One of the first signs of ageing is memory loss. Many studies linked memory loss with the ageing brain, but could not explain why exactly we start having difficulty remembering things as we get older. The latest research published in the recent issue of the Nature Neuroscience found that it is poor sleep that the older people are suffering from that is causing memory loss and brain deterioration.
Sleep and memory
The researchers from the UC Berkeley found that certain important brain waves, which play a crucial role in long-term memory storage, are produced while we are asleep. During sleep, brain waves move memories from one part of the brain (the hippocampus) to another (the prefrontal cortex). While new, short-term memories are stored in the hippocampus, the prefrontal cortex stores long-term memories. If a person has long-term poor quality sleep, the memories get stuck in the hippocampus, and do not get to the long-term storage in the prefrontal cortex. The result is notable forgetfulness and difficulty remembering common things such as names and numbers.
In the kind of sleep called non rapid-eye movement, our brain creates waves from the middle frontal lobe. This part of the brain is known to deteriorate as we age, causing us to have problems entering deep sleep, which is necessary for long-term memory storage.
This explains why when we are young and easily enter into a deep sleep, retaining memories and facts is easy and gets more difficult as we age.
The study included 18 people in their 20s and 15 participants in their 70s. They were tested on their ability to remember certain number of words before they went to sleep. During sleep, an electroencephalographic machine was attached to their heads to monitor their brain activity. They were tested again after they woke up. However, while being tested the second time, they were attached to the Magnetic Resonance Imaging (fMRI) scans.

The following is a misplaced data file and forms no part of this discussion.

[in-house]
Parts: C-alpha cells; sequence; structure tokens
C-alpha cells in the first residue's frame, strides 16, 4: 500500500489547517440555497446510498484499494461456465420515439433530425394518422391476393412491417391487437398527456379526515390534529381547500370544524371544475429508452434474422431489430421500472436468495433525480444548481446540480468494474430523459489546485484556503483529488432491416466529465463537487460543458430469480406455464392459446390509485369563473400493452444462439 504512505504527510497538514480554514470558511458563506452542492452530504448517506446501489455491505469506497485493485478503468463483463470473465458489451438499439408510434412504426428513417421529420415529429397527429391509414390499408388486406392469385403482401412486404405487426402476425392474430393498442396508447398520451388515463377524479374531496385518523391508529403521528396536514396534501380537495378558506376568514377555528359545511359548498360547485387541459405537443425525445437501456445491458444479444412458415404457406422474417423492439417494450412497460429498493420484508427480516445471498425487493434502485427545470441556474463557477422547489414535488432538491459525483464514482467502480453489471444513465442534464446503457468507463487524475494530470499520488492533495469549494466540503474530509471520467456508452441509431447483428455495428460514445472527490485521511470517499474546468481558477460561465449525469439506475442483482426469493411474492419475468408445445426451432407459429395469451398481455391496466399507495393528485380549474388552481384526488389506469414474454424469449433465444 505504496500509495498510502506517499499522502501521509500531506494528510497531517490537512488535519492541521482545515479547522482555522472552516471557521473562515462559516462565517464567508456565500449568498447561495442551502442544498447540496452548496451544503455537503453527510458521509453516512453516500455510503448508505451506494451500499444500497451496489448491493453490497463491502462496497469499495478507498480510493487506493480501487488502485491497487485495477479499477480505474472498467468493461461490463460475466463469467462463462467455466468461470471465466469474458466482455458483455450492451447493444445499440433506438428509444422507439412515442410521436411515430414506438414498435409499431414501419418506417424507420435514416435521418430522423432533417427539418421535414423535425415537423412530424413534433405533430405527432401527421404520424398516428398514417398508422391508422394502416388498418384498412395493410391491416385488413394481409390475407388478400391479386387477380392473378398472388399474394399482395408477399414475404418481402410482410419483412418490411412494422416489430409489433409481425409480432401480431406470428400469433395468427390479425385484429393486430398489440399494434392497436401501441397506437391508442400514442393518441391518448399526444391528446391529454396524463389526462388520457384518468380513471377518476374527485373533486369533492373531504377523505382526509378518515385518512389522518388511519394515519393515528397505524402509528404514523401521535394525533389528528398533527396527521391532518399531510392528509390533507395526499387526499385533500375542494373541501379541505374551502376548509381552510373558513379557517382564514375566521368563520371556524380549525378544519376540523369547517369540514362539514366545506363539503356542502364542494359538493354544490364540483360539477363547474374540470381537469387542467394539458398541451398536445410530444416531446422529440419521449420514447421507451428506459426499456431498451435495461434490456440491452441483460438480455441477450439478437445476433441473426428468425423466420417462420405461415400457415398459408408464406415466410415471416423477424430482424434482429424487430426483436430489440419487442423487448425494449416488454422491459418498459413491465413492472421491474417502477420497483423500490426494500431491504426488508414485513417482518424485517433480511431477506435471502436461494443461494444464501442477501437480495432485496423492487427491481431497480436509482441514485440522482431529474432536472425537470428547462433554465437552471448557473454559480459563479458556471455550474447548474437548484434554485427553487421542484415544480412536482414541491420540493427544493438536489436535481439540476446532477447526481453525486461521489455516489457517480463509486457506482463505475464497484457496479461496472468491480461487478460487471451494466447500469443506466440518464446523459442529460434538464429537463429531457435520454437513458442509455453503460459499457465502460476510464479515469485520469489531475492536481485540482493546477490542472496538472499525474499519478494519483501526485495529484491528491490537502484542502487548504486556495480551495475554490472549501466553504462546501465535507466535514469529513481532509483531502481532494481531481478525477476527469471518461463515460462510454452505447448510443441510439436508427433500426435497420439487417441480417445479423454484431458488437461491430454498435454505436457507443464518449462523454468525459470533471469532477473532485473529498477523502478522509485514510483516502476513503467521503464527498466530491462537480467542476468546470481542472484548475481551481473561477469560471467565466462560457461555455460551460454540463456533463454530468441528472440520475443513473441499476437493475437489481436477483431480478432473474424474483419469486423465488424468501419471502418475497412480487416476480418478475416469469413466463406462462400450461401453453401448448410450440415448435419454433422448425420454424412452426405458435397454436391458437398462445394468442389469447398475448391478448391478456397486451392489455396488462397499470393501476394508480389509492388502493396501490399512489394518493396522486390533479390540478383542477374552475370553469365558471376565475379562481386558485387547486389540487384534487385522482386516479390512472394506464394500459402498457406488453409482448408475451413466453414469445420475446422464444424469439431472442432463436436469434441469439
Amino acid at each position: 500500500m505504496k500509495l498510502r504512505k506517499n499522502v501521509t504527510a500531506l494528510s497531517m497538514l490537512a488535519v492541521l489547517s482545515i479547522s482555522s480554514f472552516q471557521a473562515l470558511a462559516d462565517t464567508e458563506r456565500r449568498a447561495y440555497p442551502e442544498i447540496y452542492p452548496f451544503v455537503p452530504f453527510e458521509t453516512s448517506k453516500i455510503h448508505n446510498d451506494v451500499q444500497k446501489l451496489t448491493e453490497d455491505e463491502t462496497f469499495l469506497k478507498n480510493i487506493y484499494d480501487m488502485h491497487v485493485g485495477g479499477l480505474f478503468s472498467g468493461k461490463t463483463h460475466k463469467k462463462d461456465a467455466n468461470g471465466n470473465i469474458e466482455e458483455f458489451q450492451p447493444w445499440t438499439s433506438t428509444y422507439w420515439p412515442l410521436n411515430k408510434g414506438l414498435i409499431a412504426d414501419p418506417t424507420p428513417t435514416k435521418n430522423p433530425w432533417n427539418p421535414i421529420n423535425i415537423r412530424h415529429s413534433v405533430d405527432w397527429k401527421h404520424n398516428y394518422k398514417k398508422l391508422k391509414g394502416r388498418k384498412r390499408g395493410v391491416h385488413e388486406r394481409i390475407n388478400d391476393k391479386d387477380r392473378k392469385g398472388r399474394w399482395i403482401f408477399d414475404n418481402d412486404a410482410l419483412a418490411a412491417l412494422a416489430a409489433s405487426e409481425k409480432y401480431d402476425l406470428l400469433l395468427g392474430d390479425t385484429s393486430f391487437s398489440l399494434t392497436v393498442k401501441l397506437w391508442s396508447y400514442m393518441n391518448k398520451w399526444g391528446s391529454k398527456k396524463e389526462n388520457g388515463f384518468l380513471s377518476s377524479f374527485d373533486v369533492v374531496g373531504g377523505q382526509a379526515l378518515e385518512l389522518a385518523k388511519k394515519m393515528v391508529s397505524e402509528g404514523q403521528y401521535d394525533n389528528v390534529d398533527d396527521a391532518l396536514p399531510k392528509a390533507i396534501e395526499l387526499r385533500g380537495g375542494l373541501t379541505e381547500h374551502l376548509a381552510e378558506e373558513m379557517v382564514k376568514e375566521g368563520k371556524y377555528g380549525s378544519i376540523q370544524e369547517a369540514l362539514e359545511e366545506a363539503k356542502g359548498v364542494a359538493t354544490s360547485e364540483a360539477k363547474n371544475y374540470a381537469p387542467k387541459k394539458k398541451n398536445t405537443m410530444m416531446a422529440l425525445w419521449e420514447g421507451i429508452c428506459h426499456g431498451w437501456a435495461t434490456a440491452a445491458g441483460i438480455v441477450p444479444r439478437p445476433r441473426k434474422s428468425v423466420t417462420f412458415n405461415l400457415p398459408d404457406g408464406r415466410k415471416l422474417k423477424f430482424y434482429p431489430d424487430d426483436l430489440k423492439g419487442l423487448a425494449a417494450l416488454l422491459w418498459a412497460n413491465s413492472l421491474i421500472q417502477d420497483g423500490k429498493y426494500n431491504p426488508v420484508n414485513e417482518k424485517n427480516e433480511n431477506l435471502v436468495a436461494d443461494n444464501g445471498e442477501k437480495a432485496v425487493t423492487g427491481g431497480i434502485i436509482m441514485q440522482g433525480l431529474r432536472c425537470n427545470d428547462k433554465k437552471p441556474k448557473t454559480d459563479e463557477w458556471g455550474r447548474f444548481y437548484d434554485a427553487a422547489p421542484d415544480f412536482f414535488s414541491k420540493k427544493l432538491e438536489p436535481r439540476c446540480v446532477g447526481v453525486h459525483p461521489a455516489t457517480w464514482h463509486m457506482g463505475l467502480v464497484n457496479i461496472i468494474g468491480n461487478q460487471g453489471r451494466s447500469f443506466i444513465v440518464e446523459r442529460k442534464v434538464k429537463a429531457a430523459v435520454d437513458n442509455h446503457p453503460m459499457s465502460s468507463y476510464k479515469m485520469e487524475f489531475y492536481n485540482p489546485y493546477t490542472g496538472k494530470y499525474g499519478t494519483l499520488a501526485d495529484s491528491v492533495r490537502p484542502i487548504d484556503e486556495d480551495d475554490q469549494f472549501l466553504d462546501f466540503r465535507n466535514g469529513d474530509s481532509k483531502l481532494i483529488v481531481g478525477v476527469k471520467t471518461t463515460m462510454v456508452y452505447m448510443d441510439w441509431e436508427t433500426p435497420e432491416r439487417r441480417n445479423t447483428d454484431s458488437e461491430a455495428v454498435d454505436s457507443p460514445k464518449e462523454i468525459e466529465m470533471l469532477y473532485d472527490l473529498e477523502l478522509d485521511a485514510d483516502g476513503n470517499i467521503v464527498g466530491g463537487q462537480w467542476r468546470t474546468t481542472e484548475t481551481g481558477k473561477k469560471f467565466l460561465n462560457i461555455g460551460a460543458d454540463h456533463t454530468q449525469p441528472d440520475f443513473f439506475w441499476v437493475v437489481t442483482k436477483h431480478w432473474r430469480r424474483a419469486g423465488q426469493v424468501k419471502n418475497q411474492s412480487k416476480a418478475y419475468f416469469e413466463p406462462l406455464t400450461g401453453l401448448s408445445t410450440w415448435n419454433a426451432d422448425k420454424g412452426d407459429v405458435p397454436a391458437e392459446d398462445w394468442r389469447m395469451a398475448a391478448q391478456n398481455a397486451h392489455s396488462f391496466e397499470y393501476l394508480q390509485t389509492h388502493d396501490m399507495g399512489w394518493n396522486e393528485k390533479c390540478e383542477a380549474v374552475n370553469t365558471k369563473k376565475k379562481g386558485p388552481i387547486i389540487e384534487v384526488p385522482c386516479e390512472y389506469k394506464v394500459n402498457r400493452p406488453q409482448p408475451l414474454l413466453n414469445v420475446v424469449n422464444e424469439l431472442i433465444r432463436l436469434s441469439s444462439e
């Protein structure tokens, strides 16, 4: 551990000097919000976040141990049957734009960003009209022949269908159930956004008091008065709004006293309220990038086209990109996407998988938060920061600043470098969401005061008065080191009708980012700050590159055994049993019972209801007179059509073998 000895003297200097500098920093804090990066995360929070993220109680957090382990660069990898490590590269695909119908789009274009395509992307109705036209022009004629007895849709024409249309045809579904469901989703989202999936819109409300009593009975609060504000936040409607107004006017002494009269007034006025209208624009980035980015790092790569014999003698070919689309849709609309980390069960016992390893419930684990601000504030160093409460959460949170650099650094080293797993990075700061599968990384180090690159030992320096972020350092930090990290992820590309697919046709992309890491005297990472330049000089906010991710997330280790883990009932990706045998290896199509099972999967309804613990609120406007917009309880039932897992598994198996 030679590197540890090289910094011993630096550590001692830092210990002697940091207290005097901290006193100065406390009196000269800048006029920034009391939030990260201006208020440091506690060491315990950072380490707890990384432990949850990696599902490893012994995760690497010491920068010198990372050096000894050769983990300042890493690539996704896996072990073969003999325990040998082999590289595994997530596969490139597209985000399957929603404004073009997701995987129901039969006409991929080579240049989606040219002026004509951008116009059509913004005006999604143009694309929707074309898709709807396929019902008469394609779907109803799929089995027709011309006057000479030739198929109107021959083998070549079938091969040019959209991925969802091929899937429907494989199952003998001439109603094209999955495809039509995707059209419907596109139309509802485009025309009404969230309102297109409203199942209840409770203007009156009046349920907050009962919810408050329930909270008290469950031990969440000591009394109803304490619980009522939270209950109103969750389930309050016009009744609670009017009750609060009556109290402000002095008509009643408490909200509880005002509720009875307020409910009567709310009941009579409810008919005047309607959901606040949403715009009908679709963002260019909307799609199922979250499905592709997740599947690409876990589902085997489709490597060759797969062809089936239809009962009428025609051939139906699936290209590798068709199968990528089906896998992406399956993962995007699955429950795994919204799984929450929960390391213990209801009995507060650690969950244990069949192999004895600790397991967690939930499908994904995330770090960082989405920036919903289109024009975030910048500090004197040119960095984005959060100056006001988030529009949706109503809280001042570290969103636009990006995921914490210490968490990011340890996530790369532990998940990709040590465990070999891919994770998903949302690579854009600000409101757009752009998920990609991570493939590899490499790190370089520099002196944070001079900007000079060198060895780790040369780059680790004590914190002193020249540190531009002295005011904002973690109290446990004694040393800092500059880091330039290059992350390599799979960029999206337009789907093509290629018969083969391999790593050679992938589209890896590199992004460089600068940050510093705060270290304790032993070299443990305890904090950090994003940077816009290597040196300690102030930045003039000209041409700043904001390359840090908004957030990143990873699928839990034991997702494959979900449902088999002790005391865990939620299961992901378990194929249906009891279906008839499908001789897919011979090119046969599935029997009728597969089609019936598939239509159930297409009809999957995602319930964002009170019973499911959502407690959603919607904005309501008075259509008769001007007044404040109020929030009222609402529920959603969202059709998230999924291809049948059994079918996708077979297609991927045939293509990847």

The results show that older participants had 75 percents lower quality of deep sleep than the younger people. In consequence, their memory was 55 percents worse the next day. This suggests that the frontal lobe deterioration is linked with poorer wave activity.
Potential practical implications
The scientists hope that their new findings are highly promising for the development of potential new treatments for memory loss in the elderly. What they are hoping to do is “jumpstart” slow wave sleep in order to help people remember better.
One German study was already able to boost deep sleep in the participants, using stimulation with electricity. The noticeably improved sleep helped with retaining memory overnight.
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